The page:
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Editors’ Choice: September Blog Symposium on overcrowding at trail races
Too many runners on the trails? Photo by BigStockPhoto
Editor’s Note: The original version of this piece appeared at Sometimes I Run and is our top pick among entries into the September Trail Runner Blog Symposium: “As trail running grows in popularity, how should races adapt to prevent overcrowding on the trails?”
The popularity of trail running has exploded over the past few years, and along with the increased popularity has come a larger number of overcrowding complaints. (Ironically, some of these complaints are about races that, by virtue of their storied positions in trail-running history, have themselves contributed significantly to the larger number of trail runners who want to race.)
Overcrowding is a Real Issue
It’s important to understand that these overcrowding complaints aren’t just coming from runners who are frustrated that they’re shut out of a particular race, or who are angry that they aren’t having the same types of racing experiences that they did 10 or 20 years ago.
The bigger overcrowding issue arises because complaints are also coming from other trail users, and from local residents of the areas in which these races are held.
Sure, a number of these complaints can probably be discounted as the sourpuss sentiments of folks who don’t want to share “their” trails with anyone else. But a lot of the complaints are valid. All it takes for friendly land managers to become unfriendly are too many racers who aren’t mindful of their empty gel packs, who don’t go far enough off the trail before taking a “natural break,” or who simply aren’t willing to keep up good trail etiquette simply because they happen to be racing (remember … most trail races aren’t “closed course”).
The fact that we’re talking about “our trails” doesn’t change the fact that they’re other people’s trails, too. Like it or not, there are rules we have to follow, which means we don’t always get to do whatever we want, whenever we want, however we want, with however many other people we want.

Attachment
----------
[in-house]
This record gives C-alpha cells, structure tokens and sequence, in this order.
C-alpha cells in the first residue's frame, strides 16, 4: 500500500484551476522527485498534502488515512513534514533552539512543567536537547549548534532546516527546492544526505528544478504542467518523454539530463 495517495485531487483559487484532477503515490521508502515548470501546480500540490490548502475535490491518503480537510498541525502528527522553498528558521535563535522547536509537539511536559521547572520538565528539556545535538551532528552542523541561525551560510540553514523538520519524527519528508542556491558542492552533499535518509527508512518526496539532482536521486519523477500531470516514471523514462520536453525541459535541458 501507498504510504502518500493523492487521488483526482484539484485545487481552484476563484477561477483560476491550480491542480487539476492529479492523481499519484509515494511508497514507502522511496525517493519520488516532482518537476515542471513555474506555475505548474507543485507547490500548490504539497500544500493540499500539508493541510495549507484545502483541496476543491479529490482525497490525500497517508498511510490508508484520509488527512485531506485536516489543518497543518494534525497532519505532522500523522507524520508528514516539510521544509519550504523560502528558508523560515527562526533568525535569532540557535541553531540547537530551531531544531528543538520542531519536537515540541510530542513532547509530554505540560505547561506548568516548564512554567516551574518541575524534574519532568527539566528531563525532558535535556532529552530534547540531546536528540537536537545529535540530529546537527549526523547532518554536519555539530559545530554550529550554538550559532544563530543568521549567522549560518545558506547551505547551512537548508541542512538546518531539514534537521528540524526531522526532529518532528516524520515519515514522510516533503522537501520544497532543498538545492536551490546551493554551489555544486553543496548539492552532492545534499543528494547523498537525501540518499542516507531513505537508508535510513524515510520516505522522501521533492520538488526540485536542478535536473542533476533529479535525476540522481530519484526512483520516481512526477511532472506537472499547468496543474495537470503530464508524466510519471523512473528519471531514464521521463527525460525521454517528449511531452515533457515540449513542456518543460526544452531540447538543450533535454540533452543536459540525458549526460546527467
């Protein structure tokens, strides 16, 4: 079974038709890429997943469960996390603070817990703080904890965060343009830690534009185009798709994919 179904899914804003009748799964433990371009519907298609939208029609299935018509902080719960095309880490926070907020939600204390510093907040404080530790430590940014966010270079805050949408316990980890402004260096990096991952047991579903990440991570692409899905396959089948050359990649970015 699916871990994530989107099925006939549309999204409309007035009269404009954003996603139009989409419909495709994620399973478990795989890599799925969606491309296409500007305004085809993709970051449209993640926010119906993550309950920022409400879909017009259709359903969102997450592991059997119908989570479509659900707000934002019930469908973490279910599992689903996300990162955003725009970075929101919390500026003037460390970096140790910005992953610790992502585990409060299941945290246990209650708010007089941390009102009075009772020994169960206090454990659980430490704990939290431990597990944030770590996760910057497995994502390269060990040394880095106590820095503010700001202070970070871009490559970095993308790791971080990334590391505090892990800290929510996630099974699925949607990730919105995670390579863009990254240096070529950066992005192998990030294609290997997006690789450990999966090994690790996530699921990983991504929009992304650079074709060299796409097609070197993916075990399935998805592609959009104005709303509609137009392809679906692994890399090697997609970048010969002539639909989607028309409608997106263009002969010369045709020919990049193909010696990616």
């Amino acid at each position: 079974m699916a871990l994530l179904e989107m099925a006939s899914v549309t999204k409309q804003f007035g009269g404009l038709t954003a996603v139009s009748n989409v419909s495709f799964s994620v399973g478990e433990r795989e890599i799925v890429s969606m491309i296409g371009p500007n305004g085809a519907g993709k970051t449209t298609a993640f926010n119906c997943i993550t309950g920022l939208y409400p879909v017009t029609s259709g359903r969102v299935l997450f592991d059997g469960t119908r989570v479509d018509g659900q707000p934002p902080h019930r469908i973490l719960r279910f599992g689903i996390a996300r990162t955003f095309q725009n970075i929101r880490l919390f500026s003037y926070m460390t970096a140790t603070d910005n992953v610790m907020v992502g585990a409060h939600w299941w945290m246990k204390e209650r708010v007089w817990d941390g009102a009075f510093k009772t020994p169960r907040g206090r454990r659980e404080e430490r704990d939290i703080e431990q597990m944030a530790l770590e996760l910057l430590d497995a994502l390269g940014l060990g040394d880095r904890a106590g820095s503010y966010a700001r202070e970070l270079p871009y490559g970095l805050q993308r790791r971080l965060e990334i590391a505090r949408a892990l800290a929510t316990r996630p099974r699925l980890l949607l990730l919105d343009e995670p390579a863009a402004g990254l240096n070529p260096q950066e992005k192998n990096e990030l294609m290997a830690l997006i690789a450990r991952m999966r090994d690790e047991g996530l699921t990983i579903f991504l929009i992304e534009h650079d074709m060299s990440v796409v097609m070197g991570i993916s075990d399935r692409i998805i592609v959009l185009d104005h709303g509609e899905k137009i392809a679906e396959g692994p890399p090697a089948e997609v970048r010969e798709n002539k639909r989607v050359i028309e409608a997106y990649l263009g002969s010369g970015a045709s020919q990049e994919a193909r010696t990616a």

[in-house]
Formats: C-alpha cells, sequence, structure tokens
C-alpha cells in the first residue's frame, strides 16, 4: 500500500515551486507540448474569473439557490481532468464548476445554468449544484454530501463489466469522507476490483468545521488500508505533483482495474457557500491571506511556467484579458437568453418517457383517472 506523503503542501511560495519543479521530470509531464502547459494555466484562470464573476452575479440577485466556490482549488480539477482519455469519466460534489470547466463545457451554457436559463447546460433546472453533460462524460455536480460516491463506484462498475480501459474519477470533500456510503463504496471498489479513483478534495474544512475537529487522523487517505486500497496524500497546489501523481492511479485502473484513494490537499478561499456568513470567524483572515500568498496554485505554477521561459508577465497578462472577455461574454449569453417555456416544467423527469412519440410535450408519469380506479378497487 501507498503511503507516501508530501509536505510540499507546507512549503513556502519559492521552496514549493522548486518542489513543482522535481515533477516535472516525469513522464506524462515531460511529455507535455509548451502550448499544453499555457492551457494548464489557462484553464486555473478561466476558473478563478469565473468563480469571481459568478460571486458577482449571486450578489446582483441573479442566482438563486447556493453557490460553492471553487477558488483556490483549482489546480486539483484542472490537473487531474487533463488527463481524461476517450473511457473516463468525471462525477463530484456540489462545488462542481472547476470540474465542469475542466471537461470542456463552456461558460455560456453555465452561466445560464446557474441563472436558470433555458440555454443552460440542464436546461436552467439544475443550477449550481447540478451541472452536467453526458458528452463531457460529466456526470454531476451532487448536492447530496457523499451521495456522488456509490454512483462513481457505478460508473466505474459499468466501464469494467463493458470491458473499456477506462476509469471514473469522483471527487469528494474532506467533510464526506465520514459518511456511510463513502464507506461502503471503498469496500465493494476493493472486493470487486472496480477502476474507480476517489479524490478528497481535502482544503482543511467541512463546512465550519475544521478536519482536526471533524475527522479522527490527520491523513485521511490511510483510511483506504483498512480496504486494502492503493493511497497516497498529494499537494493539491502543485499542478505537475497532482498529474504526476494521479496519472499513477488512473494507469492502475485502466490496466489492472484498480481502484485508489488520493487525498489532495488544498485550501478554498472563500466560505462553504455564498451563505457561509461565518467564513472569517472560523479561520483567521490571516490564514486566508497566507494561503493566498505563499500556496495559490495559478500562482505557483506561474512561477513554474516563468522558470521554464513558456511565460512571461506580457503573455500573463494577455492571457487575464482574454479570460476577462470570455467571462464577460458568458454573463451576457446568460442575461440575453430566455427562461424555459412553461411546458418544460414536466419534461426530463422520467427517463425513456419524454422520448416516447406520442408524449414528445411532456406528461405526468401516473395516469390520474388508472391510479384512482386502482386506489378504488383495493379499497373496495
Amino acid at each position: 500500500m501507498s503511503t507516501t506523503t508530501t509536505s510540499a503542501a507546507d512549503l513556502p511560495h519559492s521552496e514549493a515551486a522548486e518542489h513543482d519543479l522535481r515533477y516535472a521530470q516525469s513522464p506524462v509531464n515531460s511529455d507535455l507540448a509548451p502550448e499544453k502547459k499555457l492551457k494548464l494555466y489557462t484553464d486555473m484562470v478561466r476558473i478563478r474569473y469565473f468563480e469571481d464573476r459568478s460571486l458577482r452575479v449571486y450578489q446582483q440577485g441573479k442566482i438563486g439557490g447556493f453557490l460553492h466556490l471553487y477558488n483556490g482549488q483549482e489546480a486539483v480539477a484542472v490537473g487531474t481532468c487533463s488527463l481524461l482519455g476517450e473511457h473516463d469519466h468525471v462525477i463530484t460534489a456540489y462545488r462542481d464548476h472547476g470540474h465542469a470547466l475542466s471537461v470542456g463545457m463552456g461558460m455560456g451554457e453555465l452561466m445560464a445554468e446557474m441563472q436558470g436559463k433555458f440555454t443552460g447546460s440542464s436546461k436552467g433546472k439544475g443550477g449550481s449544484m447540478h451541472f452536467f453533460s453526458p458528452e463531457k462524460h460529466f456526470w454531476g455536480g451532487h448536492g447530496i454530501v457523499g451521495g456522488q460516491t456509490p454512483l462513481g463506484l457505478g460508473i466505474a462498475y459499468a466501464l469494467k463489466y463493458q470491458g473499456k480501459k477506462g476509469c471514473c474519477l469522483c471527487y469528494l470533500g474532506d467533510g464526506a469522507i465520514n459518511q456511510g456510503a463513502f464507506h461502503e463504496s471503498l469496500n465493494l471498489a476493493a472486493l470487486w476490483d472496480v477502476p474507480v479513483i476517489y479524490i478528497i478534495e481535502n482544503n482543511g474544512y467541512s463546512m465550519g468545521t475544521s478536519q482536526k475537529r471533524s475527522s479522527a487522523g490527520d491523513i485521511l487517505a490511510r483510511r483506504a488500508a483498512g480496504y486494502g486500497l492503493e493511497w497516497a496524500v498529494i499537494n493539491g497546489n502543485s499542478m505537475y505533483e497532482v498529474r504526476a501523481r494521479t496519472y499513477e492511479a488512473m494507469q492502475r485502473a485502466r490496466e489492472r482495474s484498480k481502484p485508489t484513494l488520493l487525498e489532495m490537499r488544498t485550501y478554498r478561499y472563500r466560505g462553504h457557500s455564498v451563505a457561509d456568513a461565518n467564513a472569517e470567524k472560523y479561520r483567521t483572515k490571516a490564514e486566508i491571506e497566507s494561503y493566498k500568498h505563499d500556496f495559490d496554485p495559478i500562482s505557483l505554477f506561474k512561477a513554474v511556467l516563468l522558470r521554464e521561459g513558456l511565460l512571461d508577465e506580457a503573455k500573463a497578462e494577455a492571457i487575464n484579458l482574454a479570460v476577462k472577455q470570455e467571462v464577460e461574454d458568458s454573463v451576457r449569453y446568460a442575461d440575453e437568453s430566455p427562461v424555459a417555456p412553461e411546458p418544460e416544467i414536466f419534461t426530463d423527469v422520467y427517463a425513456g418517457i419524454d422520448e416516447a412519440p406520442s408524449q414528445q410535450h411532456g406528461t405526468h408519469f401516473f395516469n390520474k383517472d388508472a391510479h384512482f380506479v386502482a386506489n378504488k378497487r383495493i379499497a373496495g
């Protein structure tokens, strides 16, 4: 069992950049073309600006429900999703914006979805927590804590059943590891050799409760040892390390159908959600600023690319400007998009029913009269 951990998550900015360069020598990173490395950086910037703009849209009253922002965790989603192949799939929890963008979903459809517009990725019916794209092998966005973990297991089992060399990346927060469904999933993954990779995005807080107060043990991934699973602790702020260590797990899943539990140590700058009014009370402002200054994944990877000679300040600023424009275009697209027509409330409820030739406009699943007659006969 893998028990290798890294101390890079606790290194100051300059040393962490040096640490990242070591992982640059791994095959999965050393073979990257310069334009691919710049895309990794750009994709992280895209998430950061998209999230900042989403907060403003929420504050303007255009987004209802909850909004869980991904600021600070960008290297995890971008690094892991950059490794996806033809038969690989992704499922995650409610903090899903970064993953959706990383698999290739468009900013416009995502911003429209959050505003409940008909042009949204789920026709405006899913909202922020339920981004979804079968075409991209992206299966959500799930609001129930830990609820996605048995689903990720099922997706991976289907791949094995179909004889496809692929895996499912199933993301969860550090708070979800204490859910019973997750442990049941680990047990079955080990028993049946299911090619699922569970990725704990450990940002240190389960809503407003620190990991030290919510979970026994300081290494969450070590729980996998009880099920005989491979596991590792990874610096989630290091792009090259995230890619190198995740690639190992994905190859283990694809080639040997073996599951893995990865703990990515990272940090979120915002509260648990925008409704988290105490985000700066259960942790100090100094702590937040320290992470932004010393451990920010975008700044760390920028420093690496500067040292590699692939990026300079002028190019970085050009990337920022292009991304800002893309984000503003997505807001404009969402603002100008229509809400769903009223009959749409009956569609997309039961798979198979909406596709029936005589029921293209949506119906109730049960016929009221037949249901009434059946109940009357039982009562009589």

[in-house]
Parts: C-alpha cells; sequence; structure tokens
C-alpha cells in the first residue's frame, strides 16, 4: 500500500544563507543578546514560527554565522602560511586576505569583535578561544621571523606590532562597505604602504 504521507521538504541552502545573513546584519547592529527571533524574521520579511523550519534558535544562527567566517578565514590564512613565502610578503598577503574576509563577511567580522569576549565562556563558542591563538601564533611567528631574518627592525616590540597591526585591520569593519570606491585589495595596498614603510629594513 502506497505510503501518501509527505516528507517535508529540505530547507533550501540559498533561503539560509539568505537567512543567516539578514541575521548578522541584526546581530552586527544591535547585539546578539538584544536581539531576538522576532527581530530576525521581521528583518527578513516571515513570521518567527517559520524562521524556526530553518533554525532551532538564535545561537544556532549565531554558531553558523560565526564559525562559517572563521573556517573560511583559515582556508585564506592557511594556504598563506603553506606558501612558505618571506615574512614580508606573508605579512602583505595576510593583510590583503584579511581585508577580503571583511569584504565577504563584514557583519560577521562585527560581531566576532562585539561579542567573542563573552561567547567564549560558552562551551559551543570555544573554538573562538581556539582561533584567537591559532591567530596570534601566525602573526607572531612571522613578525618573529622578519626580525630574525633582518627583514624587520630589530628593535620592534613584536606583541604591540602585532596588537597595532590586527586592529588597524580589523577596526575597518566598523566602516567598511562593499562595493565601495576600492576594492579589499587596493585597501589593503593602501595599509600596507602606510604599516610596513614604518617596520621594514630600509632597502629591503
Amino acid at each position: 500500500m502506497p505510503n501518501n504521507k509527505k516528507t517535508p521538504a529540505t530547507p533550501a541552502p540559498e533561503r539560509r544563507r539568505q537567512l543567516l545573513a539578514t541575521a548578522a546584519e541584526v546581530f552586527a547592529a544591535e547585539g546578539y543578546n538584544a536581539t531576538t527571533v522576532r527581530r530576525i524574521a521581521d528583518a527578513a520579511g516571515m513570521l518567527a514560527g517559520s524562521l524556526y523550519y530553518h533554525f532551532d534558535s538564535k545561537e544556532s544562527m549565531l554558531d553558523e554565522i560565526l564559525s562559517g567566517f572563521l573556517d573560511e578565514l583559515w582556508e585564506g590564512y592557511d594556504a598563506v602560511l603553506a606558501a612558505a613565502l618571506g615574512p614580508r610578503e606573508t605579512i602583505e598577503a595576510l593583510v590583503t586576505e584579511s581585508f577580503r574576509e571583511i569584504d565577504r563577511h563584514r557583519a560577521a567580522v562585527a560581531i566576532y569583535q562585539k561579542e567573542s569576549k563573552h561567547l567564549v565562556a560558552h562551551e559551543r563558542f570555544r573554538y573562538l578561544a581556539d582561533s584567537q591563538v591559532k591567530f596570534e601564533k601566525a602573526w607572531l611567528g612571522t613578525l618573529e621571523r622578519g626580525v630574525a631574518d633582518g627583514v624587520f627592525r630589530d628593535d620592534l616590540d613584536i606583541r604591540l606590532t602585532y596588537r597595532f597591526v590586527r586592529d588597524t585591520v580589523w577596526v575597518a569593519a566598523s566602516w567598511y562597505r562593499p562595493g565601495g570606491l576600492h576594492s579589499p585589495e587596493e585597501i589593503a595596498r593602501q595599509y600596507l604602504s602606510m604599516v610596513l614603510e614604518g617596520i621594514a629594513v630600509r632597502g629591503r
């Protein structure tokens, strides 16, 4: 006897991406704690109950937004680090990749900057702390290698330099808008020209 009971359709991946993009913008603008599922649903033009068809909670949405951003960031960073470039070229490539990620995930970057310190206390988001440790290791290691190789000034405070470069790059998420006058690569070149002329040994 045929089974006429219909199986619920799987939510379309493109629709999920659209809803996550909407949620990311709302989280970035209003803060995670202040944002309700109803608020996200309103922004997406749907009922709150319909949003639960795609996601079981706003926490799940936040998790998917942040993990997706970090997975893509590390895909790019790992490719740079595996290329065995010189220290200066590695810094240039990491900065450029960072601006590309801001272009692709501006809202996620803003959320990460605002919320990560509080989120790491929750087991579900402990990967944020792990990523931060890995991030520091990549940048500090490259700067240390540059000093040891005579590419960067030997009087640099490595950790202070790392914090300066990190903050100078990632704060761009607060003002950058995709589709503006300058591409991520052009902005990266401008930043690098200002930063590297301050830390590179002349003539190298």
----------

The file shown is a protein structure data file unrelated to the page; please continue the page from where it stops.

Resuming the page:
Only when we frame the issue properly can we work towards a solution.
Overcrowding Matters Because Race Permits Matter
Remember that the issue is overcrowding during races. We can run on nearly all of the same trails alone or with a small group of friends any time that suits us. We can even put on unofficial “Fat Ass” events from time to time. But if we also want to be able to race in organized races, then we need to pay more attention to overcrowding and its external impacts. Simply put, running may be a well established trail use, but organized racing isn’t.
In fact, the continued existence of organized trail racing doesn’t depend on big money flowing in, having high-profile sponsors, or even the participation of the fastest runners. The singular thing that’s absolutely, 100% required for a trail race to happen is having the proper permits.
And we’d be wrong to assume that the race organizers are always going to be able to get those permits. Increasingly frequent rejections have been happening over the past few years in other trail sports (mountain biking, most notably), and even for some regional trail running event organizers. Think it wouldn’t happen for one of our marquee running events?